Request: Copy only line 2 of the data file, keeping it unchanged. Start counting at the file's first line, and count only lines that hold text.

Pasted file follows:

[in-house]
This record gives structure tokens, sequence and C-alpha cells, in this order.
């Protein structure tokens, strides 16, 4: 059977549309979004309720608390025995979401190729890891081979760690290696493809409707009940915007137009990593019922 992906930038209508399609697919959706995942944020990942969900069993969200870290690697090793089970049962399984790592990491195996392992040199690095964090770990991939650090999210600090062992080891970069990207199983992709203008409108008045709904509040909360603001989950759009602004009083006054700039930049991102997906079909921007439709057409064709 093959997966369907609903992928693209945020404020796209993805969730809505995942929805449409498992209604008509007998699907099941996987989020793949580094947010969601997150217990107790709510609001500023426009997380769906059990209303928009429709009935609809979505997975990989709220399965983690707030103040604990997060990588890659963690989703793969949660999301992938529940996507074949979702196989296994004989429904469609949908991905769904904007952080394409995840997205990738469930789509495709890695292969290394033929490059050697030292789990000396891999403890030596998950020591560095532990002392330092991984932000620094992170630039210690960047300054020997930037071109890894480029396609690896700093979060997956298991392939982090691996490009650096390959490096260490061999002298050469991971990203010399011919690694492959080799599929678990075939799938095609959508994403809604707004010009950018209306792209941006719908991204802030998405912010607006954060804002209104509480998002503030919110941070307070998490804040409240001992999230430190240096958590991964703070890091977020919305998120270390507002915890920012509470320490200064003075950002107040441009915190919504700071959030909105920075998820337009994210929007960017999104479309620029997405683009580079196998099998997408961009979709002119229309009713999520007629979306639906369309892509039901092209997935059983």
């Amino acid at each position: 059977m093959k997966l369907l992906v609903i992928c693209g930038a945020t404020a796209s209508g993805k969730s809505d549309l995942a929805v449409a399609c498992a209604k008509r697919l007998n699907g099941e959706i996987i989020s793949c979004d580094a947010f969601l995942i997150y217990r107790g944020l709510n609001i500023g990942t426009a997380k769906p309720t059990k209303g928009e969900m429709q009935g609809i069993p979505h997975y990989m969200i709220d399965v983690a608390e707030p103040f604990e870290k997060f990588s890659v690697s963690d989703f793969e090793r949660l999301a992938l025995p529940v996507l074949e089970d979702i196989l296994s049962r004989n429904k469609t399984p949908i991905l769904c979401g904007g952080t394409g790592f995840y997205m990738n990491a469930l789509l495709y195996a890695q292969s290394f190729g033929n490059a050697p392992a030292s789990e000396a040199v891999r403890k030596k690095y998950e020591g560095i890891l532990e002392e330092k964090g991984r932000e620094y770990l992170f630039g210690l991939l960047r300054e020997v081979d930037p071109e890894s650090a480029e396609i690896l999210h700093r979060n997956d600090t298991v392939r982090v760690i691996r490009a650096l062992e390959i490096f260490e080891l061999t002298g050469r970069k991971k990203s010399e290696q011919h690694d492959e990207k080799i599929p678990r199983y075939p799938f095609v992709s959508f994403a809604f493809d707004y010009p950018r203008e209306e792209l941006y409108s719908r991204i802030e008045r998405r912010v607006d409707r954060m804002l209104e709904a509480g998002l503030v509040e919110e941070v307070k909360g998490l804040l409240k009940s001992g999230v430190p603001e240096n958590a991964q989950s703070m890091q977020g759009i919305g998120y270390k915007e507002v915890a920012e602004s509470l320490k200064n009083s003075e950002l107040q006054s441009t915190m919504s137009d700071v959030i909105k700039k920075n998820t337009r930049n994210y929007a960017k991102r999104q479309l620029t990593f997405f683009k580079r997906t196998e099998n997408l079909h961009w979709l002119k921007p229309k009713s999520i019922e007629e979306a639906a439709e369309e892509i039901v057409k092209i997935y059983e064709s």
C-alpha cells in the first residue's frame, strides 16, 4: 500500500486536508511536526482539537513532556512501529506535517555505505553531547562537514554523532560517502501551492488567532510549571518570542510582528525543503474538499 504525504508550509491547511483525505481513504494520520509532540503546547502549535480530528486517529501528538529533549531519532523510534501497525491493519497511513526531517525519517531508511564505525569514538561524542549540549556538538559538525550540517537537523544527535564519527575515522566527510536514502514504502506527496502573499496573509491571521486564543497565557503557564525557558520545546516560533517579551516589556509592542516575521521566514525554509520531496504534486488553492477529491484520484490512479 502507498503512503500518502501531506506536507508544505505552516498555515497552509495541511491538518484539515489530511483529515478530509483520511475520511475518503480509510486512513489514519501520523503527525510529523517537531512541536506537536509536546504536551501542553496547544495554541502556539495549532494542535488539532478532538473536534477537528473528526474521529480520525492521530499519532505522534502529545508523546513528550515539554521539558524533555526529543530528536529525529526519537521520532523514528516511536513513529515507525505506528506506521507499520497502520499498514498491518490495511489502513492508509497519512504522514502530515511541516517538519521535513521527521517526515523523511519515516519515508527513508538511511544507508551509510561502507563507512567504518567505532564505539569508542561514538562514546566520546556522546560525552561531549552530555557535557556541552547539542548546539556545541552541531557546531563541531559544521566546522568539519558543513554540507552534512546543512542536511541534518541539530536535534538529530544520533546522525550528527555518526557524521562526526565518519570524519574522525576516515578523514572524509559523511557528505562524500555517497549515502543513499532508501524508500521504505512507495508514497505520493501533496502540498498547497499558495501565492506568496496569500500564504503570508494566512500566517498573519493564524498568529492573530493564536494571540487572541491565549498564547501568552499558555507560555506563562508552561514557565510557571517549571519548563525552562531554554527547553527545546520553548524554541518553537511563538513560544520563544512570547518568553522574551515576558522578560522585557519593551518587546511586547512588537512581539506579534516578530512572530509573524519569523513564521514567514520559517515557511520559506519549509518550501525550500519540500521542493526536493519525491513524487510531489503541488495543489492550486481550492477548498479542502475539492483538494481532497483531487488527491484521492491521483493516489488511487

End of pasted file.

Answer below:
This record gives structure tokens, sequence and C-alpha cells, in this order.